When Phillips et al. (2005) reinstated Dothiorella they determined that the teleomorphs were unusual in Botryosphaeria in having brown, one-septate ascospores.  This feature is the only one that separates Dothidotthia from Botryosphaeria (Barr, 19XX).  Nevertheless, Phillips et al. (2005) showed that ITS phylogeny placed these isoltes within Botryosphaeria, which raised the question of the validity of Dothidotthia.  However, ITS is not strictly suitable for determining relationships at genus level and it may be possible that the species with Dothiorella anamorphs will ultimately be transferred to Dothiorella.  In the meantime, and until further studies with more suitable genes are done, these species will be treated under Botryosphaeria.

 

References

Crous PW & Palm ME. 1999. Reassessment of the Botryosphaeria anamorph genera Fusicoccum, Dothiorella and Botryodiplodia. Sydowia 51: 167–175.

Denman S, Crous PW, Taylor JW, Kang J-C, Pascoe I & Wingfield MJ. 2000.  An overview of the taxonomic history of Botryosphaeria, and a re-evluation of its anamorphs based on morphology and ITS rDNA phylogeny.  In: Molecules, morphology and classification: Towards monophyletic genera in the Ascomycetes.  Studies in Mycology 45: 129–140.

Jacobs KA & Rehner SA. 1998.  Comparison of cultural and morphological characters and ITS sequences in anamorphs of Botryosphaeria species and related taxa.  Mycologia 90: 601–610.

Laundon GF. 1973.  Botryosphaeria obtusa, B. stevensii and Otthia spiraeae in New Zealand.  Transactions of the British Mycological Society 61: 369–374.

Pennycook SR & Samuels GJ. 1985.  Botryosphaeria and Fusicoccum species associated with ripe fruit rot of Actinidia deliciosa (kiwifruit) in New Zealand.  Mycotaxon 24: 445–458.

Phillips AJL, Fonseca F, Povoa V, Castilho R & Nolasco G. 2002.  A reassessment of the anamorphic fungus Fusicoccum luteum and description of its teleomorph Botryosphaeria lutea sp. nov.  Sydowia 54: 59–77.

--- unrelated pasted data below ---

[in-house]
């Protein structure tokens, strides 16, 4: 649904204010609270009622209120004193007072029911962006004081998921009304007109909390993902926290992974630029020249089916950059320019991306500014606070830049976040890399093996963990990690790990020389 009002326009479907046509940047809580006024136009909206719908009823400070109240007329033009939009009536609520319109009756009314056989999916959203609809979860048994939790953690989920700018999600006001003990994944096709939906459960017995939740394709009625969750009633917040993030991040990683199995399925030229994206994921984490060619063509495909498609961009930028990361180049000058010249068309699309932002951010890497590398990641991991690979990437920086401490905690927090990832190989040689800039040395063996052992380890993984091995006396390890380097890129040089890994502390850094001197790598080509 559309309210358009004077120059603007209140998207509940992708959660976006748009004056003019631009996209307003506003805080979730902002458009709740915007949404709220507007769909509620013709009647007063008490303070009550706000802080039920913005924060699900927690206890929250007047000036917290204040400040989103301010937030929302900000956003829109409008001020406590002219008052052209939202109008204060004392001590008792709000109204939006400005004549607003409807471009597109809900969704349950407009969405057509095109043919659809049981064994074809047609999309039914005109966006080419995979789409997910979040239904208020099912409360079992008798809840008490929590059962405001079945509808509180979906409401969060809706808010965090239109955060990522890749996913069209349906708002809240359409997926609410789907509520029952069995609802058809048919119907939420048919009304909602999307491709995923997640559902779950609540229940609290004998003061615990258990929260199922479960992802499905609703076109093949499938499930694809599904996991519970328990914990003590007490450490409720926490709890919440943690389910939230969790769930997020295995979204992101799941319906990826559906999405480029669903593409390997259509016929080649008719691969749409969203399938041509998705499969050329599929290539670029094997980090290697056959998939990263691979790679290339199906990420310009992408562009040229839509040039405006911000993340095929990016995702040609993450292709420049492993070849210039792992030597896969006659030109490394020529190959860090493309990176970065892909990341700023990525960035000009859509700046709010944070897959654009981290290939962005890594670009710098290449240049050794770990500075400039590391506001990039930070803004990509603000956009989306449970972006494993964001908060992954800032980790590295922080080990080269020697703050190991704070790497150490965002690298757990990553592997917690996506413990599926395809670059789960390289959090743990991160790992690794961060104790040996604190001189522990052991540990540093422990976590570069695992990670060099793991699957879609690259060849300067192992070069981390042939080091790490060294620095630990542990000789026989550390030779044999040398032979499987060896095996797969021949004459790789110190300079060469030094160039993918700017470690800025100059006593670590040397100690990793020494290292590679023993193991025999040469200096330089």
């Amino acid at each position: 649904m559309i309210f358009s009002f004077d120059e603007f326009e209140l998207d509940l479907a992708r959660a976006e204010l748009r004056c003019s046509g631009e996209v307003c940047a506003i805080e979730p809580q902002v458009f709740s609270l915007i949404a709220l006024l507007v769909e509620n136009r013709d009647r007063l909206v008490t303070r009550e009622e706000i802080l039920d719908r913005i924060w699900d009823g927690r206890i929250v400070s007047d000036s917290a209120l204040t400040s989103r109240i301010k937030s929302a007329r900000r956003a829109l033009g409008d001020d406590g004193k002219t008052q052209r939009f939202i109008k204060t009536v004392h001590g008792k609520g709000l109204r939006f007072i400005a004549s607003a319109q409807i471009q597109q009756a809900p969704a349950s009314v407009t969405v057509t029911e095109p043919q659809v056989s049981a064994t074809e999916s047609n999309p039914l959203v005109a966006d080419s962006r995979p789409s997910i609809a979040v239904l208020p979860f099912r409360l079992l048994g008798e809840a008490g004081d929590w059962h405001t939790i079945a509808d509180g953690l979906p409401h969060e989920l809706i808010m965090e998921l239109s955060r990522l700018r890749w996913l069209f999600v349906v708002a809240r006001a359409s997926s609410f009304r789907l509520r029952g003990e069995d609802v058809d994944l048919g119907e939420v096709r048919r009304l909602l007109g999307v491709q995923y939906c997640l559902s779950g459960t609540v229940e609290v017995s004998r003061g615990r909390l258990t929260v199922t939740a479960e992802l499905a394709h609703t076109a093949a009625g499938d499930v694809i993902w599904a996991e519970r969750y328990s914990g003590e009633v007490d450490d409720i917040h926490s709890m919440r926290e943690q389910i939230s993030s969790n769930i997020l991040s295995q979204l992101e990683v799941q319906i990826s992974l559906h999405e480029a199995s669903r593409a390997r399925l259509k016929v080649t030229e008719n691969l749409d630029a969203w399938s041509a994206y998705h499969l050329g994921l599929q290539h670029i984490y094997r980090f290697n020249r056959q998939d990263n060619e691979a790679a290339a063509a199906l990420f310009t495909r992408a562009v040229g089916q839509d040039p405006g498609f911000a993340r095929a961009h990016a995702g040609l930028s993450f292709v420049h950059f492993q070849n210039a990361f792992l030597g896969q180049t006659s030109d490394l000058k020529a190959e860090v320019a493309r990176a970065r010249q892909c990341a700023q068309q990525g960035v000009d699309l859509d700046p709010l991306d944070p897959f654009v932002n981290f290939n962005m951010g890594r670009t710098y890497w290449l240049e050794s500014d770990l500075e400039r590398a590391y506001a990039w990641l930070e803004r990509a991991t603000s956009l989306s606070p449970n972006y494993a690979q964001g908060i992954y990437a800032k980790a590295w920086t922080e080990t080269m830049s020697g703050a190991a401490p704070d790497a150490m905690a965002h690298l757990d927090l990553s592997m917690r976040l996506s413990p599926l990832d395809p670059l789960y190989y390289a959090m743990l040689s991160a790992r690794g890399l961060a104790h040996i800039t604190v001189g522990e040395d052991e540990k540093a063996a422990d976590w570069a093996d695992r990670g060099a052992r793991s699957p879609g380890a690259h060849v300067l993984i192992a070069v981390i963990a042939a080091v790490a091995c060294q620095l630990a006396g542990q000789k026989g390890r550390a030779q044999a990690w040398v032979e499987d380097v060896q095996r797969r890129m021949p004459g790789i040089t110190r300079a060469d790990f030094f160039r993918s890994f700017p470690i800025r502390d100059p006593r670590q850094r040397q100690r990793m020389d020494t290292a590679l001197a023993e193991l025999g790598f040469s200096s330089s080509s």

Phillips AJL. 2002. Botryosphaeria species associated with diseases of grapevines in Portugal.  Phytopathologia Mediterranea 41: 3–18.

Phillips AJL., Alves A, Correia A & Luque J. 2005.  Two new species of Botryosphaeria with brown, 1-septate ascospores and Dothiorella anamorphs.  Mycologia 97: 513–529.

Shoemaker RA. 1964.  Conidial states of some Botryosphaeria species on Vitis and Quercus.  Canadian Journal of Botany 42: 1297–1301.

Stevens NE. 1933.  Two apple black rot fungi in the United States.  Mycologia 25: 536–548.

Sutton BC. 1980.  The Coelomycetes.  Commonwealth Mycological Institute, Kew, UK, 696 pp.

Zhou S & Stanosz GR. 2001.  Relationships among Botryosphaeria species and associated anamorphic fungi inferred from the analysis of ITS and 5.8S rDNA sequences.  Mycologia 93: 516–527.

 


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Anamorph genera associated with Botryosphaeria. Version 01 saved 25 July 2002
Alan J. L. Phillips, alp@fct.unl.pt
Centro de Recursos Microbiológicos, Faculdade de Ciências e Tecnologia, Universidade Nova de Lisboa, 2829-516 Caparica, Portugal
Page copyright © 2002 A. J. L. Phillips